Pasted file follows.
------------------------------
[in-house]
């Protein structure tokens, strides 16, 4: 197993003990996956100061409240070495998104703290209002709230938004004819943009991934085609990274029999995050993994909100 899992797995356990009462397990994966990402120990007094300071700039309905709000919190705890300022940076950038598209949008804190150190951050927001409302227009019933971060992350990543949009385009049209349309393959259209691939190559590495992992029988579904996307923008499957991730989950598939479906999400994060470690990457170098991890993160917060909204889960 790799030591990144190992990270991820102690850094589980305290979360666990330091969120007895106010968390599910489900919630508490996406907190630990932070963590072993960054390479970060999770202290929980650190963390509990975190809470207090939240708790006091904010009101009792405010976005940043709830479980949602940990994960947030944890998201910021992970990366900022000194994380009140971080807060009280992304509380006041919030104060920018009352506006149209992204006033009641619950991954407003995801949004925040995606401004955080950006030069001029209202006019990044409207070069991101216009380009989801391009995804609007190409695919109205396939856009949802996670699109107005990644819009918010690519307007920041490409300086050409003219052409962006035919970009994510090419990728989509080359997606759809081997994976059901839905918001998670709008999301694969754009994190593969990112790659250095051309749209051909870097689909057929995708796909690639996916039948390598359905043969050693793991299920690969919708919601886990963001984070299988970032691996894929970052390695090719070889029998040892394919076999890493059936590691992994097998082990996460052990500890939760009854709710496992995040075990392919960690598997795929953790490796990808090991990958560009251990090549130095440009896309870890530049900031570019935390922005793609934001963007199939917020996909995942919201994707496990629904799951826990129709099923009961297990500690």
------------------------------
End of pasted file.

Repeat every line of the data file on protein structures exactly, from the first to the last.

[in-house]
């Protein structure tokens, strides 16, 4: 197993003990996956100061409240070495998104703290209002709230938004004819943009991934085609990274029999995050993994909100 899992797995356990009462397990994966990402120990007094300071700039309905709000919190705890300022940076950038598209949008804190150190951050927001409302227009019933971060992350990543949009385009049209349309393959259209691939190559590495992992029988579904996307923008499957991730989950598939479906999400994060470690990457170098991890993160917060909204889960 790799030591990144190992990270991820102690850094589980305290979360666990330091969120007895106010968390599910489900919630508490996406907190630990932070963590072993960054390479970060999770202290929980650190963390509990975190809470207090939240708790006091904010009101009792405010976005940043709830479980949602940990994960947030944890998201910021992970990366900022000194994380009140971080807060009280992304509380006041919030104060920018009352506006149209992204006033009641619950991954407003995801949004925040995606401004955080950006030069001029209202006019990044409207070069991101216009380009989801391009995804609007190409695919109205396939856009949802996670699109107005990644819009918010690519307007920041490409300086050409003219052409962006035919970009994510090419990728989509080359997606759809081997994976059901839905918001998670709008999301694969754009994190593969990112790659250095051309749209051909870097689909057929995708796909690639996916039948390598359905043969050693793991299920690969919708919601886990963001984070299988970032691996894929970052390695090719070889029998040892394919076999890493059936590691992994097998082990996460052990500890939760009854709710496992995040075990392919960690598997795929953790490796990808090991990958560009251990090549130095440009896309870890530049900031570019935390922005793609934001963007199939917020996909995942919201994707496990629904799951826990129709099923009961297990500690």